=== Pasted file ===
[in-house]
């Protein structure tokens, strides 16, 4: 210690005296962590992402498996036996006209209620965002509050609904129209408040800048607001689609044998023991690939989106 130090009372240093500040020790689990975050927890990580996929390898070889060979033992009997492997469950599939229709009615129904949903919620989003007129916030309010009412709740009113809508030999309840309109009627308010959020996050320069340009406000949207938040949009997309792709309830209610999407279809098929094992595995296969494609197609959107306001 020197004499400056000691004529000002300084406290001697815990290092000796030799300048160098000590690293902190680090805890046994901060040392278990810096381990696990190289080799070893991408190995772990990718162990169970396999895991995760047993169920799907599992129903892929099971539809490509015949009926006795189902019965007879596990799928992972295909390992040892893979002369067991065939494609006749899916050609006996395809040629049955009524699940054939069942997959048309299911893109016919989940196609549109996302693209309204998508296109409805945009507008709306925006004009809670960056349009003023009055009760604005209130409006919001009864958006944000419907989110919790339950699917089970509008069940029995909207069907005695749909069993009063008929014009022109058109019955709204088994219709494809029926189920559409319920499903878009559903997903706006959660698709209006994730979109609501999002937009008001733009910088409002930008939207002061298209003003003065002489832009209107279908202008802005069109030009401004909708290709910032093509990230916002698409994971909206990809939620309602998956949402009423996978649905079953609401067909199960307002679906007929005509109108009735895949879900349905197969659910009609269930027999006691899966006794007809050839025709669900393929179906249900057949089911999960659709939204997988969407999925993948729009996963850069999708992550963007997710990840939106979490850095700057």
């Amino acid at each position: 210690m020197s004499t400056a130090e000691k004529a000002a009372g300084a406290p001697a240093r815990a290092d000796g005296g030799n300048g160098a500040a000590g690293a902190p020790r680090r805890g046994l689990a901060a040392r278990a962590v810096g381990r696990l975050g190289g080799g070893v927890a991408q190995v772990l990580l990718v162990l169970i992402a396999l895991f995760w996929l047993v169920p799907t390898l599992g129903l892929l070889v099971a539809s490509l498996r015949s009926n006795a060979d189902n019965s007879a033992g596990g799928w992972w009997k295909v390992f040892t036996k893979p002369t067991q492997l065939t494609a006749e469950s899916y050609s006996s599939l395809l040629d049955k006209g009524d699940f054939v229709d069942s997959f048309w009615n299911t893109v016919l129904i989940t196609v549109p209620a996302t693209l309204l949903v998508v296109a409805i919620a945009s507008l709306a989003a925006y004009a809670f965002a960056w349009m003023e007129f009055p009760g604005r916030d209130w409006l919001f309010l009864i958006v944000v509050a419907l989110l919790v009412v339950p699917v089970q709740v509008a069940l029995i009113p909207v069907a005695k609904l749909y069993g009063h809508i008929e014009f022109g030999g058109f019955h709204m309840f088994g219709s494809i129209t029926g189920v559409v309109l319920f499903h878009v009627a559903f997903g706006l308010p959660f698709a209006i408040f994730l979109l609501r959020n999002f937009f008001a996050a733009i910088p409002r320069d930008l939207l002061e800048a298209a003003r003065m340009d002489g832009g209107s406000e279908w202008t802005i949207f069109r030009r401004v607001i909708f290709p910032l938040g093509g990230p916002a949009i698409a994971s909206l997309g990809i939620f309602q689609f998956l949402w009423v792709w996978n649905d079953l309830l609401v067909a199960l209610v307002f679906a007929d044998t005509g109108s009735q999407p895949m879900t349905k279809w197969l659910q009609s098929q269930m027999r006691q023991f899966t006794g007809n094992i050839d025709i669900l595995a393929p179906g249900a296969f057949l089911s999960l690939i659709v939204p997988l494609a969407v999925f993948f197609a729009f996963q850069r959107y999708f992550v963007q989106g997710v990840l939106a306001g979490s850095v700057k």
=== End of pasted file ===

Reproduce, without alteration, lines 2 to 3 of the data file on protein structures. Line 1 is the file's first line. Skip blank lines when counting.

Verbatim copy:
């Protein structure tokens, strides 16, 4: 210690005296962590992402498996036996006209209620965002509050609904129209408040800048607001689609044998023991690939989106 130090009372240093500040020790689990975050927890990580996929390898070889060979033992009997492997469950599939229709009615129904949903919620989003007129916030309010009412709740009113809508030999309840309109009627308010959020996050320069340009406000949207938040949009997309792709309830209610999407279809098929094992595995296969494609197609959107306001 020197004499400056000691004529000002300084406290001697815990290092000796030799300048160098000590690293902190680090805890046994901060040392278990810096381990696990190289080799070893991408190995772990990718162990169970396999895991995760047993169920799907599992129903892929099971539809490509015949009926006795189902019965007879596990799928992972295909390992040892893979002369067991065939494609006749899916050609006996395809040629049955009524699940054939069942997959048309299911893109016919989940196609549109996302693209309204998508296109409805945009507008709306925006004009809670960056349009003023009055009760604005209130409006919001009864958006944000419907989110919790339950699917089970509008069940029995909207069907005695749909069993009063008929014009022109058109019955709204088994219709494809029926189920559409319920499903878009559903997903706006959660698709209006994730979109609501999002937009008001733009910088409002930008939207002061298209003003003065002489832009209107279908202008802005069109030009401004909708290709910032093509990230916002698409994971909206990809939620309602998956949402009423996978649905079953609401067909199960307002679906007929005509109108009735895949879900349905197969659910009609269930027999006691899966006794007809050839025709669900393929179906249900057949089911999960659709939204997988969407999925993948729009996963850069999708992550963007997710990840939106979490850095700057």
């Amino acid at each position: 210690m020197s004499t400056a130090e000691k004529a000002a009372g300084a406290p001697a240093r815990a290092d000796g005296g030799n300048g160098a500040a000590g690293a902190p020790r680090r805890g046994l689990a901060a040392r278990a962590v810096g381990r696990l975050g190289g080799g070893v927890a991408q190995v772990l990580l990718v162990l169970i992402a396999l895991f995760w996929l047993v169920p799907t390898l599992g129903l892929l070889v099971a539809s490509l498996r015949s009926n006795a060979d189902n019965s007879a033992g596990g799928w992972w009997k295909v390992f040892t036996k893979p002369t067991q492997l065939t494609a006749e469950s899916y050609s006996s599939l395809l040629d049955k006209g009524d699940f054939v229709d069942s997959f048309w009615n299911t893109v016919l129904i989940t196609v549109p209620a996302t693209l309204l949903v998508v296109a409805i919620a945009s507008l709306a989003a925006y004009a809670f965002a960056w349009m003023e007129f009055p009760g604005r916030d209130w409006l919001f309010l009864i958006v944000v509050a419907l989110l919790v009412v339950p699917v089970q709740v509008a069940l029995i009113p909207v069907a005695k609904l749909y069993g009063h809508i008929e014009f022109g030999g058109f019955h709204m309840f088994g219709s494809i129209t029926g189920v559409v309109l319920f499903h878009v009627a559903f997903g706006l308010p959660f698709a209006i408040f994730l979109l609501r959020n999002f937009f008001a996050a733009i910088p409002r320069d930008l939207l002061e800048a298209a003003r003065m340009d002489g832009g209107s406000e279908w202008t802005i949207f069109r030009r401004v607001i909708f290709p910032l938040g093509g990230p916002a949009i698409a994971s909206l997309g990809i939620f309602q689609f998956l949402w009423v792709w996978n649905d079953l309830l609401v067909a199960l209610v307002f679906a007929d044998t005509g109108s009735q999407p895949m879900t349905k279809w197969l659910q009609s098929q269930m027999r006691q023991f899966t006794g007809n094992i050839d025709i669900l595995a393929p179906g249900a296969f057949l089911s999960l690939i659709v939204p997988l494609a969407v999925f993948f197609a729009f996963q850069r959107y999708f992550v963007q989106g997710v990840l939106a306001g979490s850095v700057k």